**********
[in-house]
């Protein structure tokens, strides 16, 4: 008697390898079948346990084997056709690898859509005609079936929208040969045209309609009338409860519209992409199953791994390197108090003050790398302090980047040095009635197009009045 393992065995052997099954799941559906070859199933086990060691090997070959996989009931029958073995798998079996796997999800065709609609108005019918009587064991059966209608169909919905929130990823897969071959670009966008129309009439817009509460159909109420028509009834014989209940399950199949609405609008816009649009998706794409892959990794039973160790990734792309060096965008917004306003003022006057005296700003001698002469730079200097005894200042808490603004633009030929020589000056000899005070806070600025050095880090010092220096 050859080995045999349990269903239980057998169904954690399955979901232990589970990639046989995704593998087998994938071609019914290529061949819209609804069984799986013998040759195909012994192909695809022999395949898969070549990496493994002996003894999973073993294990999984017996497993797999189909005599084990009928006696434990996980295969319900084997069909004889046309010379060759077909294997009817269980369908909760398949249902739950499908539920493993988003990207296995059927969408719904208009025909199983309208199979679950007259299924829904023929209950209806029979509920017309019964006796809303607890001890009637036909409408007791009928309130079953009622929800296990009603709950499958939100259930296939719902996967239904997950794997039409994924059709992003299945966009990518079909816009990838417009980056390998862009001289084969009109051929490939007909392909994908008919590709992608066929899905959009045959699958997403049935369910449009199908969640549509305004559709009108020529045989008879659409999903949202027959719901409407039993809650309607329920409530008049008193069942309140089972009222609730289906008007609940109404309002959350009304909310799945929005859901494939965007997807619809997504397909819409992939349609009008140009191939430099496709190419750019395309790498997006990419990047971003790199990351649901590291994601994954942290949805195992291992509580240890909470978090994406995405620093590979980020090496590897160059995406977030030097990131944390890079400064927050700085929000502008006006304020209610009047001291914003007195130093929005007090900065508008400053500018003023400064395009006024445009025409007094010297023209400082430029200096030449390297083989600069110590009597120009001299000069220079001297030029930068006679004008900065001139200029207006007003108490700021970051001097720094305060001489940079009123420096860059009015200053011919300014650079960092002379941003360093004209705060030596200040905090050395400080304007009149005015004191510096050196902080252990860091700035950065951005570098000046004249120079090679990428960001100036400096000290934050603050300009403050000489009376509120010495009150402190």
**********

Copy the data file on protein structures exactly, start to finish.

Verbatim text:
[in-house]
């Protein structure tokens, strides 16, 4: 008697390898079948346990084997056709690898859509005609079936929208040969045209309609009338409860519209992409199953791994390197108090003050790398302090980047040095009635197009009045 393992065995052997099954799941559906070859199933086990060691090997070959996989009931029958073995798998079996796997999800065709609609108005019918009587064991059966209608169909919905929130990823897969071959670009966008129309009439817009509460159909109420028509009834014989209940399950199949609405609008816009649009998706794409892959990794039973160790990734792309060096965008917004306003003022006057005296700003001698002469730079200097005894200042808490603004633009030929020589000056000899005070806070600025050095880090010092220096 050859080995045999349990269903239980057998169904954690399955979901232990589970990639046989995704593998087998994938071609019914290529061949819209609804069984799986013998040759195909012994192909695809022999395949898969070549990496493994002996003894999973073993294990999984017996497993797999189909005599084990009928006696434990996980295969319900084997069909004889046309010379060759077909294997009817269980369908909760398949249902739950499908539920493993988003990207296995059927969408719904208009025909199983309208199979679950007259299924829904023929209950209806029979509920017309019964006796809303607890001890009637036909409408007791009928309130079953009622929800296990009603709950499958939100259930296939719902996967239904997950794997039409994924059709992003299945966009990518079909816009990838417009980056390998862009001289084969009109051929490939007909392909994908008919590709992608066929899905959009045959699958997403049935369910449009199908969640549509305004559709009108020529045989008879659409999903949202027959719901409407039993809650309607329920409530008049008193069942309140089972009222609730289906008007609940109404309002959350009304909310799945929005859901494939965007997807619809997504397909819409992939349609009008140009191939430099496709190419750019395309790498997006990419990047971003790199990351649901590291994601994954942290949805195992291992509580240890909470978090994406995405620093590979980020090496590897160059995406977030030097990131944390890079400064927050700085929000502008006006304020209610009047001291914003007195130093929005007090900065508008400053500018003023400064395009006024445009025409007094010297023209400082430029200096030449390297083989600069110590009597120009001299000069220079001297030029930068006679004008900065001139200029207006007003108490700021970051001097720094305060001489940079009123420096860059009015200053011919300014650079960092002379941003360093004209705060030596200040905090050395400080304007009149005015004191510096050196902080252990860091700035950065951005570098000046004249120079090679990428960001100036400096000290934050603050300009403050000489009376509120010495009150402190």